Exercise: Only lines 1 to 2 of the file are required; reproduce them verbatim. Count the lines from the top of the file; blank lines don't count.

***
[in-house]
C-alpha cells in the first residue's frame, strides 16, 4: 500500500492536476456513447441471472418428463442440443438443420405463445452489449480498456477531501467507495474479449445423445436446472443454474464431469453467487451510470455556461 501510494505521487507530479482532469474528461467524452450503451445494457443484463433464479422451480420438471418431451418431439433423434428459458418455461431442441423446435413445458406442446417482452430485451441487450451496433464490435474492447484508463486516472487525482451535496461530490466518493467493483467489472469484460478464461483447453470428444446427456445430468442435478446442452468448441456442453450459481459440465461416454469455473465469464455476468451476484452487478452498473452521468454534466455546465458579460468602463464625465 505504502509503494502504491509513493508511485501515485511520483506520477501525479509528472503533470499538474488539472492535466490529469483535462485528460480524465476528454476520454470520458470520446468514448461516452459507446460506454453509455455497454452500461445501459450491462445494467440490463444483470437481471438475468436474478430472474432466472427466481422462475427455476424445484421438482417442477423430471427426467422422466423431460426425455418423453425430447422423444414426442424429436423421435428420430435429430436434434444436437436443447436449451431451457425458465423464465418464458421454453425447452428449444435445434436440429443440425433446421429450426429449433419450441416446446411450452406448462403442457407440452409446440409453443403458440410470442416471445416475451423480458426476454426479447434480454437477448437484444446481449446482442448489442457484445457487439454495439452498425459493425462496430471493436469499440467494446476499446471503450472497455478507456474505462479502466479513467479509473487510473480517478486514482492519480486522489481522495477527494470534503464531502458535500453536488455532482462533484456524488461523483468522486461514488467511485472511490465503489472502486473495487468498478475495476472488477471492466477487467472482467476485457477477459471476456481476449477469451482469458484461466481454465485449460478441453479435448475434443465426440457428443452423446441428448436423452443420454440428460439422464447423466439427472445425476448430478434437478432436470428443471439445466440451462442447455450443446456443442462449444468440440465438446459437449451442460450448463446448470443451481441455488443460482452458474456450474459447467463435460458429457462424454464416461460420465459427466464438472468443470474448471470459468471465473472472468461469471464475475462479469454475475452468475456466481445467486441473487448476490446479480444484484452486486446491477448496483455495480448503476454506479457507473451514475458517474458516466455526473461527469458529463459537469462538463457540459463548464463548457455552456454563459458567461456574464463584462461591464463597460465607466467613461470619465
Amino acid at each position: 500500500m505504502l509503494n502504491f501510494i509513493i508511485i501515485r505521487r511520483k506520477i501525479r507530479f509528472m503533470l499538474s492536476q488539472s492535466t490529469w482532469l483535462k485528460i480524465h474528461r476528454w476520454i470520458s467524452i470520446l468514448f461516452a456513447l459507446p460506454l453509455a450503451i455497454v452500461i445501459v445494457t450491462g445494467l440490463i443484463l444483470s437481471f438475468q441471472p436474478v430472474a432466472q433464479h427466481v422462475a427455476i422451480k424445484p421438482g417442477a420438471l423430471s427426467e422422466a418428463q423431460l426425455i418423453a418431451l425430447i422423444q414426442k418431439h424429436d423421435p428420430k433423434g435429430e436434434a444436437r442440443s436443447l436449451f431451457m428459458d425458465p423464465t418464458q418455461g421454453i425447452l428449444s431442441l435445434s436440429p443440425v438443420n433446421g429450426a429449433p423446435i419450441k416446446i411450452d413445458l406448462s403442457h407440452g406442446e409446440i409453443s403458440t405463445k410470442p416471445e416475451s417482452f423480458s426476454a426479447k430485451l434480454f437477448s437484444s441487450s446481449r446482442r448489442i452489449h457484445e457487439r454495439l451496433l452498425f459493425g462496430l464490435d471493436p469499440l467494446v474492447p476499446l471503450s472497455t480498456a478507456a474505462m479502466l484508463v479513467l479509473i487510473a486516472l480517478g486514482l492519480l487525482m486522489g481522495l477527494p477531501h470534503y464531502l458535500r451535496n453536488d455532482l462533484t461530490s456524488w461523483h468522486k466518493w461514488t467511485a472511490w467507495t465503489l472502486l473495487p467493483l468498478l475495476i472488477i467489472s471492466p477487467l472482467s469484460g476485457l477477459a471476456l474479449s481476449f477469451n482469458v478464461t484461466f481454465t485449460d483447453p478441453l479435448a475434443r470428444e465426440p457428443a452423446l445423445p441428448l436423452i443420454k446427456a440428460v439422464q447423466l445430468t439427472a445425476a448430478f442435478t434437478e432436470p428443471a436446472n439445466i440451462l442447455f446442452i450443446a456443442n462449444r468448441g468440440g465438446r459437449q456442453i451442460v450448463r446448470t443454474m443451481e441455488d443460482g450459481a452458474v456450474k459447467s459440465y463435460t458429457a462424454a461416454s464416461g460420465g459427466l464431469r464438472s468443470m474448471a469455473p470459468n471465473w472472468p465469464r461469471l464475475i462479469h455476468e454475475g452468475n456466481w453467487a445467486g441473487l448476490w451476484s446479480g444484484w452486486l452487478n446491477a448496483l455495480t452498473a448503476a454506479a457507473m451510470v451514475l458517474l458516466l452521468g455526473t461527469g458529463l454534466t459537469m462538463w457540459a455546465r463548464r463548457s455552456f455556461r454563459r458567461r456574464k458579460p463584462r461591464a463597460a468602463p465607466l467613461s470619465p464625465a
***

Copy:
[in-house]
C-alpha cells in the first residue's frame, strides 16, 4: 500500500492536476456513447441471472418428463442440443438443420405463445452489449480498456477531501467507495474479449445423445436446472443454474464431469453467487451510470455556461 501510494505521487507530479482532469474528461467524452450503451445494457443484463433464479422451480420438471418431451418431439433423434428459458418455461431442441423446435413445458406442446417482452430485451441487450451496433464490435474492447484508463486516472487525482451535496461530490466518493467493483467489472469484460478464461483447453470428444446427456445430468442435478446442452468448441456442453450459481459440465461416454469455473465469464455476468451476484452487478452498473452521468454534466455546465458579460468602463464625465 505504502509503494502504491509513493508511485501515485511520483506520477501525479509528472503533470499538474488539472492535466490529469483535462485528460480524465476528454476520454470520458470520446468514448461516452459507446460506454453509455455497454452500461445501459450491462445494467440490463444483470437481471438475468436474478430472474432466472427466481422462475427455476424445484421438482417442477423430471427426467422422466423431460426425455418423453425430447422423444414426442424429436423421435428420430435429430436434434444436437436443447436449451431451457425458465423464465418464458421454453425447452428449444435445434436440429443440425433446421429450426429449433419450441416446446411450452406448462403442457407440452409446440409453443403458440410470442416471445416475451423480458426476454426479447434480454437477448437484444446481449446482442448489442457484445457487439454495439452498425459493425462496430471493436469499440467494446476499446471503450472497455478507456474505462479502466479513467479509473487510473480517478486514482492519480486522489481522495477527494470534503464531502458535500453536488455532482462533484456524488461523483468522486461514488467511485472511490465503489472502486473495487468498478475495476472488477471492466477487467472482467476485457477477459471476456481476449477469451482469458484461466481454465485449460478441453479435448475434443465426440457428443452423446441428448436423452443420454440428460439422464447423466439427472445425476448430478434437478432436470428443471439445466440451462442447455450443446456443442462449444468440440465438446459437449451442460450448463446448470443451481441455488443460482452458474456450474459447467463435460458429457462424454464416461460420465459427466464438472468443470474448471470459468471465473472472468461469471464475475462479469454475475452468475456466481445467486441473487448476490446479480444484484452486486446491477448496483455495480448503476454506479457507473451514475458517474458516466455526473461527469458529463459537469462538463457540459463548464463548457455552456454563459458567461456574464463584462461591464463597460465607466467613461470619465